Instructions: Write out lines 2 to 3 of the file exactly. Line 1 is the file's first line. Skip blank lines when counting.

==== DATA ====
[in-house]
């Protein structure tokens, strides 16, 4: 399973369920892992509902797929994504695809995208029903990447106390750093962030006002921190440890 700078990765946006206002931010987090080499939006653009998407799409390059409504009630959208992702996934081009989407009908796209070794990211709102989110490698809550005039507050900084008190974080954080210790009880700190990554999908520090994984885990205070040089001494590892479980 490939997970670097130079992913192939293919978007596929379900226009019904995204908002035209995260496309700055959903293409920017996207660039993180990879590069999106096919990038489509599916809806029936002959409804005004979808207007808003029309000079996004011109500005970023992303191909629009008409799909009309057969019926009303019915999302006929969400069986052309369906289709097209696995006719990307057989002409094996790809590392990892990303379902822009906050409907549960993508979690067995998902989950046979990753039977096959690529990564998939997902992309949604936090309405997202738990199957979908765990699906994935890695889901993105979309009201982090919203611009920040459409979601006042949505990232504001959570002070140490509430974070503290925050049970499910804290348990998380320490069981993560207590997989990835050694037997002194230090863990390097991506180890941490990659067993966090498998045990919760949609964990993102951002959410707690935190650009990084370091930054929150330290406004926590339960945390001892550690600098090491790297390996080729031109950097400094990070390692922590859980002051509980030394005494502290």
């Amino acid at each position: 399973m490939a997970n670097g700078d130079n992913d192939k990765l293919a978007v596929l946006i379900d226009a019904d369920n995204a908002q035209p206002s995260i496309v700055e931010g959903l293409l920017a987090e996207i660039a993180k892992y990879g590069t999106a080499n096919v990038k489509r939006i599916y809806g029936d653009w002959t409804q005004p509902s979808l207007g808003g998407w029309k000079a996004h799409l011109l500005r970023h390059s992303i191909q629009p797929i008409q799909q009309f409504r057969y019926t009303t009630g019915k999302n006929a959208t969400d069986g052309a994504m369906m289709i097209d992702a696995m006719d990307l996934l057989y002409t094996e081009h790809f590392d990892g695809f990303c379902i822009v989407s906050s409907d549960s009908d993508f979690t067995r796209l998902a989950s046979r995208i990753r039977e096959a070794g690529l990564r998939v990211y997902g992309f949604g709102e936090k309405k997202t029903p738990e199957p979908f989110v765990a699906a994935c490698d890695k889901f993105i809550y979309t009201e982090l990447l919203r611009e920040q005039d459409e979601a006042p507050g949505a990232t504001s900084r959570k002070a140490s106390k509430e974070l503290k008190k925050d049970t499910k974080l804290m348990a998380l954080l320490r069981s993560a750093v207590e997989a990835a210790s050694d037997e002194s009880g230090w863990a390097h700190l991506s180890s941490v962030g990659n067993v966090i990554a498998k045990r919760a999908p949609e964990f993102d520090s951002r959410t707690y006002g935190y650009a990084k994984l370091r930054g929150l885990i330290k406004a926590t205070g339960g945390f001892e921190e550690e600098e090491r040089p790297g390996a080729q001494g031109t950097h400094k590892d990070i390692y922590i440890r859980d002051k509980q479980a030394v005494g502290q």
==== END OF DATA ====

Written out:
């Protein structure tokens, strides 16, 4: 399973369920892992509902797929994504695809995208029903990447106390750093962030006002921190440890 700078990765946006206002931010987090080499939006653009998407799409390059409504009630959208992702996934081009989407009908796209070794990211709102989110490698809550005039507050900084008190974080954080210790009880700190990554999908520090994984885990205070040089001494590892479980 490939997970670097130079992913192939293919978007596929379900226009019904995204908002035209995260496309700055959903293409920017996207660039993180990879590069999106096919990038489509599916809806029936002959409804005004979808207007808003029309000079996004011109500005970023992303191909629009008409799909009309057969019926009303019915999302006929969400069986052309369906289709097209696995006719990307057989002409094996790809590392990892990303379902822009906050409907549960993508979690067995998902989950046979990753039977096959690529990564998939997902992309949604936090309405997202738990199957979908765990699906994935890695889901993105979309009201982090919203611009920040459409979601006042949505990232504001959570002070140490509430974070503290925050049970499910804290348990998380320490069981993560207590997989990835050694037997002194230090863990390097991506180890941490990659067993966090498998045990919760949609964990993102951002959410707690935190650009990084370091930054929150330290406004926590339960945390001892550690600098090491790297390996080729031109950097400094990070390692922590859980002051509980030394005494502290």
């Amino acid at each position: 399973m490939a997970n670097g700078d130079n992913d192939k990765l293919a978007v596929l946006i379900d226009a019904d369920n995204a908002q035209p206002s995260i496309v700055e931010g959903l293409l920017a987090e996207i660039a993180k892992y990879g590069t999106a080499n096919v990038k489509r939006i599916y809806g029936d653009w002959t409804q005004p509902s979808l207007g808003g998407w029309k000079a996004h799409l011109l500005r970023h390059s992303i191909q629009p797929i008409q799909q009309f409504r057969y019926t009303t009630g019915k999302n006929a959208t969400d069986g052309a994504m369906m289709i097209d992702a696995m006719d990307l996934l057989y002409t094996e081009h790809f590392d990892g695809f990303c379902i822009v989407s906050s409907d549960s009908d993508f979690t067995r796209l998902a989950s046979r995208i990753r039977e096959a070794g690529l990564r998939v990211y997902g992309f949604g709102e936090k309405k997202t029903p738990e199957p979908f989110v765990a699906a994935c490698d890695k889901f993105i809550y979309t009201e982090l990447l919203r611009e920040q005039d459409e979601a006042p507050g949505a990232t504001s900084r959570k002070a140490s106390k509430e974070l503290k008190k925050d049970t499910k974080l804290m348990a998380l954080l320490r069981s993560a750093v207590e997989a990835a210790s050694d037997e002194s009880g230090w863990a390097h700190l991506s180890s941490v962030g990659n067993v966090i990554a498998k045990r919760a999908p949609e964990f993102d520090s951002r959410t707690y006002g935190y650009a990084k994984l370091r930054g929150l885990i330290k406004a926590t205070g339960g945390f001892e921190e550690e600098e090491r040089p790297g390996a080729q001494g031109t950097h400094k590892d990070i390692y922590i440890r859980d002051k509980q479980a030394v005494g502290q």